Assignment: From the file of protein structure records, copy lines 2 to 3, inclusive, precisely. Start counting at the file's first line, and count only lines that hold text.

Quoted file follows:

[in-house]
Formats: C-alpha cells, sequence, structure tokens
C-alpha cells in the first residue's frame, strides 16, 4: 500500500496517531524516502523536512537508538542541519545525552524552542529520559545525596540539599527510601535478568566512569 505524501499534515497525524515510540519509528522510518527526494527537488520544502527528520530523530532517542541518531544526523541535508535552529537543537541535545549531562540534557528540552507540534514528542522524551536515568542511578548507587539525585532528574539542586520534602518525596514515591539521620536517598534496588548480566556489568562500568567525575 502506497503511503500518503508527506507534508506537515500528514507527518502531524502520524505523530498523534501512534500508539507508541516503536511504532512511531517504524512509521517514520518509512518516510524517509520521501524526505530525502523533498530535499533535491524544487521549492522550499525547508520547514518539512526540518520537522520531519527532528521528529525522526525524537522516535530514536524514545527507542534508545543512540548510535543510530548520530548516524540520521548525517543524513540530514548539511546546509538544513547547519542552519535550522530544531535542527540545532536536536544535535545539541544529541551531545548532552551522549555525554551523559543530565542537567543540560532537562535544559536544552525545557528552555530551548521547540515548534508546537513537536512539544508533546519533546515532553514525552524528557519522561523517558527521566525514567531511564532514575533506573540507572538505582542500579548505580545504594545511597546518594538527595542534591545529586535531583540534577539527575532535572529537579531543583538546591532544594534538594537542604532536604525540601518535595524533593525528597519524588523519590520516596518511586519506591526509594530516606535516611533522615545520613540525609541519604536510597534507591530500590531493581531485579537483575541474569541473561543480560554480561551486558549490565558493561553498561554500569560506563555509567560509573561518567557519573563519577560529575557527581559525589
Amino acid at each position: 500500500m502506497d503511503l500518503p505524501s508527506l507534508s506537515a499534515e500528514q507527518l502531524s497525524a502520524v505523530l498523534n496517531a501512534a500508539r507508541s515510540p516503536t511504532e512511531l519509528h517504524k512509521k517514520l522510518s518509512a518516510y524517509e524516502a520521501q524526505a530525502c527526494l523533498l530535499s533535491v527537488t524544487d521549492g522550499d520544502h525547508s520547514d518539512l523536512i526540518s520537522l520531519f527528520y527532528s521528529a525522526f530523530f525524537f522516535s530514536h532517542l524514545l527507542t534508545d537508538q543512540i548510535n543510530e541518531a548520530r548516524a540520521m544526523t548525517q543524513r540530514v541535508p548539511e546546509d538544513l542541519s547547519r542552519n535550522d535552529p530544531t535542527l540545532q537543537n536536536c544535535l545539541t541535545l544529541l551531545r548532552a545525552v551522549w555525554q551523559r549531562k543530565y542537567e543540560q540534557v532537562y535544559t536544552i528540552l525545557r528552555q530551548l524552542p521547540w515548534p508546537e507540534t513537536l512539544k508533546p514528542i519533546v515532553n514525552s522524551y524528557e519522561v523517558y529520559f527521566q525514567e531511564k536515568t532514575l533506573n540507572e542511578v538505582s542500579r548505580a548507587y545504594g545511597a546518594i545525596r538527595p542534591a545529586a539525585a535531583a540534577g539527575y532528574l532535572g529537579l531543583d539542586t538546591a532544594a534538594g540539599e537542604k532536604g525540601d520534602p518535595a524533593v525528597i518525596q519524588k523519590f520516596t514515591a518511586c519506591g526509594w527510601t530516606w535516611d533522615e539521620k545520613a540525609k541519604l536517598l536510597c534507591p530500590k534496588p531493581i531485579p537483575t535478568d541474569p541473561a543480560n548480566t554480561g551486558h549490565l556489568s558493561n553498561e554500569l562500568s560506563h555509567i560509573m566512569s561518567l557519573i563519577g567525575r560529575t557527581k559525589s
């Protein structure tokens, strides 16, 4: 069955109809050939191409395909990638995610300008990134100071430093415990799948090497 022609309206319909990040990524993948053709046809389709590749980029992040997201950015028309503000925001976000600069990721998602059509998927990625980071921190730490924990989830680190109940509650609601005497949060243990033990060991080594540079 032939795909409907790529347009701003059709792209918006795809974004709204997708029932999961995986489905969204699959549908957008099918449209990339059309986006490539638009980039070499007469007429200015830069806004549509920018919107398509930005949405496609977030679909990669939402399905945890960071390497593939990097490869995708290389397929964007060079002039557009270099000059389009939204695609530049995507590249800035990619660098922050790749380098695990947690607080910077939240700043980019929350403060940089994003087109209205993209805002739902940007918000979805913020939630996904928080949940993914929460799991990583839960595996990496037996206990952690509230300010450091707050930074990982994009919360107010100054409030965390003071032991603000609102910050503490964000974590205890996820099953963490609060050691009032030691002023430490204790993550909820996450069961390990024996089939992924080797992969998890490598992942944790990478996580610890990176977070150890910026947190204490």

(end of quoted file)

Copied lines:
Formats: C-alpha cells, sequence, structure tokens
C-alpha cells in the first residue's frame, strides 16, 4: 500500500496517531524516502523536512537508538542541519545525552524552542529520559545525596540539599527510601535478568566512569 505524501499534515497525524515510540519509528522510518527526494527537488520544502527528520530523530532517542541518531544526523541535508535552529537543537541535545549531562540534557528540552507540534514528542522524551536515568542511578548507587539525585532528574539542586520534602518525596514515591539521620536517598534496588548480566556489568562500568567525575 502506497503511503500518503508527506507534508506537515500528514507527518502531524502520524505523530498523534501512534500508539507508541516503536511504532512511531517504524512509521517514520518509512518516510524517509520521501524526505530525502523533498530535499533535491524544487521549492522550499525547508520547514518539512526540518520537522520531519527532528521528529525522526525524537522516535530514536524514545527507542534508545543512540548510535543510530548520530548516524540520521548525517543524513540530514548539511546546509538544513547547519542552519535550522530544531535542527540545532536536536544535535545539541544529541551531545548532552551522549555525554551523559543530565542537567543540560532537562535544559536544552525545557528552555530551548521547540515548534508546537513537536512539544508533546519533546515532553514525552524528557519522561523517558527521566525514567531511564532514575533506573540507572538505582542500579548505580545504594545511597546518594538527595542534591545529586535531583540534577539527575532535572529537579531543583538546591532544594534538594537542604532536604525540601518535595524533593525528597519524588523519590520516596518511586519506591526509594530516606535516611533522615545520613540525609541519604536510597534507591530500590531493581531485579537483575541474569541473561543480560554480561551486558549490565558493561553498561554500569560506563555509567560509573561518567557519573563519577560529575557527581559525589